Sasser said that through interviews she learned that “for a lot of young white people who are environmentalists, this is the first time they’ve felt a sense of existential threat and that their government is not necessarily going to protect them. That is a jarring feeling for them.”

She also noted that among the long-term societal impacts of fewer children is the future impact on population growth and consequences on supporting the aging workforce.  Her first book, "On Infertile Ground: Population Control and Women’s Rights in the Era of Climate Change," won the Emory Elliot Book Award. Sasser has a Ph.D. in environmental science, policy, and management from UC Berkeley. 

Sasser urges conversations to make better decisions about the future of the planet.  

“Specifically, it can inspire us to become more deeply invested in creating the future we’d like to live in, whether we raise children or not,” Sasser said. “This book offers a cautiously hopeful approach to these questions.” 

Meet Sasser at these upcoming events

Instagram LIVE 

Date: April 9, 7:30 a.m. PST. The live conversation is hosted by the Climate Psychology Alliance of North America. Follow: @climatepsychologyalliancena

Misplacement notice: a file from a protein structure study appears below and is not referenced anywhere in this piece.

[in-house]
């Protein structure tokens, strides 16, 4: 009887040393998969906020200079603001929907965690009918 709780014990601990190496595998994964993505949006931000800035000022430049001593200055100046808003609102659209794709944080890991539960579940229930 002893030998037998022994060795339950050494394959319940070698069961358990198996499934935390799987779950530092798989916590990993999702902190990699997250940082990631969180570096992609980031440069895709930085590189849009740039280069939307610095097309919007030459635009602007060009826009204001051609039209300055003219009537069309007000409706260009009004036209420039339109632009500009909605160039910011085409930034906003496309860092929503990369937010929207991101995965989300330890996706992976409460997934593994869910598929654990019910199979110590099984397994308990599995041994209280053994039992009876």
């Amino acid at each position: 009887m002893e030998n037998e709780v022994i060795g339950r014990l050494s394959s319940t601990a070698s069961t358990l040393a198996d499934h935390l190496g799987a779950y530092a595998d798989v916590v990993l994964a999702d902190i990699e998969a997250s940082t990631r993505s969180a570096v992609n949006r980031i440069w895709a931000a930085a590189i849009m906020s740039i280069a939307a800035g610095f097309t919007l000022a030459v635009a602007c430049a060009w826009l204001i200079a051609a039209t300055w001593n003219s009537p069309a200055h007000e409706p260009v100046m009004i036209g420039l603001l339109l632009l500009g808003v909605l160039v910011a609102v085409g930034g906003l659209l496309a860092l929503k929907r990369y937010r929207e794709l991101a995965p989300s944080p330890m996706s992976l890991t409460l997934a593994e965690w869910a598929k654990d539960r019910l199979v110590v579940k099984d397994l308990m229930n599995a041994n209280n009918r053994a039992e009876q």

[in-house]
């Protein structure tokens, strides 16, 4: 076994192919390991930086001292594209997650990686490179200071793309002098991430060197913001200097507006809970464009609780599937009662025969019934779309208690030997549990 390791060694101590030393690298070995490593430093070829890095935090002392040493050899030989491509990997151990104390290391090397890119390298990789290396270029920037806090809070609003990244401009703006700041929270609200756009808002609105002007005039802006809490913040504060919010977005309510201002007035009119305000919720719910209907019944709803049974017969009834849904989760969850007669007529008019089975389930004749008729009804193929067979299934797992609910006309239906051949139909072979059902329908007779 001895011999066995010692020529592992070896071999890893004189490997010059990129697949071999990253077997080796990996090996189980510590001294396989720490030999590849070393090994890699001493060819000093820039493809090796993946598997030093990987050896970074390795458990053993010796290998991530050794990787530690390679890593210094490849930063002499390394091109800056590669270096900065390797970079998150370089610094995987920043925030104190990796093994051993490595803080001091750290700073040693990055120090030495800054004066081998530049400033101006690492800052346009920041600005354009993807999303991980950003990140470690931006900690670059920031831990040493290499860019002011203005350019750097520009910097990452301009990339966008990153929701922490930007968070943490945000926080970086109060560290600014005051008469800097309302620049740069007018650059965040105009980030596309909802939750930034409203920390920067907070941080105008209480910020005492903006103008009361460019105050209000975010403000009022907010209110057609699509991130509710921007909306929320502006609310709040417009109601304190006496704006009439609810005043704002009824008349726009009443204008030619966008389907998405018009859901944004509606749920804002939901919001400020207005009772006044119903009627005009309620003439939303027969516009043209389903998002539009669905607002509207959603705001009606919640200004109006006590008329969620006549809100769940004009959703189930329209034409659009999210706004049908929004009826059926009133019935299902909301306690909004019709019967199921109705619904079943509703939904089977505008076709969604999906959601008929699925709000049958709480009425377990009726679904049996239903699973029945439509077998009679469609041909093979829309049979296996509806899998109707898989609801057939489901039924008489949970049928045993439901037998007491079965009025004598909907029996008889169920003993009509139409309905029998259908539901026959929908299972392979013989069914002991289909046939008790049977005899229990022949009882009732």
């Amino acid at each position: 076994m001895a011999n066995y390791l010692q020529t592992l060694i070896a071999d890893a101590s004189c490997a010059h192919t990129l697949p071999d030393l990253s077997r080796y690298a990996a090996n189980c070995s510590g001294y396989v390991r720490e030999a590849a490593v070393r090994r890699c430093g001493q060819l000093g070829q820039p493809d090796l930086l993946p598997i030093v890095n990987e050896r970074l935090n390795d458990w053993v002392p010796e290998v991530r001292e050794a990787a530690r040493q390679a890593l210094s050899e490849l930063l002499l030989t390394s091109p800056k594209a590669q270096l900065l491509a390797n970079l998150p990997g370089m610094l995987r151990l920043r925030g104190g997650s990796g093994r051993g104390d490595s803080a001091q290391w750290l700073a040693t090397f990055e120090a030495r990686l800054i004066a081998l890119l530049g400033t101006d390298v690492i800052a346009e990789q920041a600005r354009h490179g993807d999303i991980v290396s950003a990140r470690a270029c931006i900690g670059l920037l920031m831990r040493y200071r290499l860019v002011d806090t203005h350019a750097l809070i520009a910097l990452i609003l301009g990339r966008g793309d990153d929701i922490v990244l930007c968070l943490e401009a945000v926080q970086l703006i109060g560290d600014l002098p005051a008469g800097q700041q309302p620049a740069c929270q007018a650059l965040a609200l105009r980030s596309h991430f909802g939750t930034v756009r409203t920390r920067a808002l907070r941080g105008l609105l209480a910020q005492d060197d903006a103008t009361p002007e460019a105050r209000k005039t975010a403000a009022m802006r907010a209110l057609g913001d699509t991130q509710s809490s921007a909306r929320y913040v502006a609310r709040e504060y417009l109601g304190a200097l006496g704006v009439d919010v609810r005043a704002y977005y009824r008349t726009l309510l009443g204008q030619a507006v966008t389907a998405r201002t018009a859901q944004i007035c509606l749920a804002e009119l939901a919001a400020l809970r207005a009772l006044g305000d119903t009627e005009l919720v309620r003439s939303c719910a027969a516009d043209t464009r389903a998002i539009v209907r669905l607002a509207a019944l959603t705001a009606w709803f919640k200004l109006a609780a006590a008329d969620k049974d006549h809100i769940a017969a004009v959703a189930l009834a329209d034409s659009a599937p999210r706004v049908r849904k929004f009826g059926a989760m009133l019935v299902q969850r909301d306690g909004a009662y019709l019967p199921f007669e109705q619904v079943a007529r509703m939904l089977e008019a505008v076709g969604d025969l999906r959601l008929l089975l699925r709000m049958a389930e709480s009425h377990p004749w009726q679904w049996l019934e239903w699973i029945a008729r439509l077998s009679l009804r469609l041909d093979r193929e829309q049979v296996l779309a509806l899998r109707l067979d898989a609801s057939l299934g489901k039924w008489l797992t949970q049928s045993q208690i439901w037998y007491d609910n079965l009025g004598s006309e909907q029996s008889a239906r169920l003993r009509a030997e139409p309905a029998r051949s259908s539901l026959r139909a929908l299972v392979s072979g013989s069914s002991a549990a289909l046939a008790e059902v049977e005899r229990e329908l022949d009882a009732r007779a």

Book launch at Cellar Door Bookstore, 473 E. Alessandro Blvd, Suite B, in Riverside 

Date: Saturday April 13, 3 p.m.

KUCR interview

Date: April 11

Tune-in: KUCR, 88.3FM- YouTube channel  


Check out Sasser’s “Climate Anxiety and the Kid Question” podcast. 

Praise for “Climate Anxiety and the Kid Question”

“Sasser conducted dozens of interviews and ‘was struck by how common climate anxiety is among Gen Zers and how that translates into these anxieties about whether to have kids,’ she says. . . . The book places communities of color at the center of the discussion. ‘This is an intersectional issue,’ Sasser says. ‘Climate change hits communities of color differently. Heat events have an impact on pregnancy and birth outcomes, which have long-lasting effects on a child’s growth and development. The people who are hit hardest are pregnant Black women, and the mental and emotional impacts are really hard on communities of color, too.’”

Publishers Weekly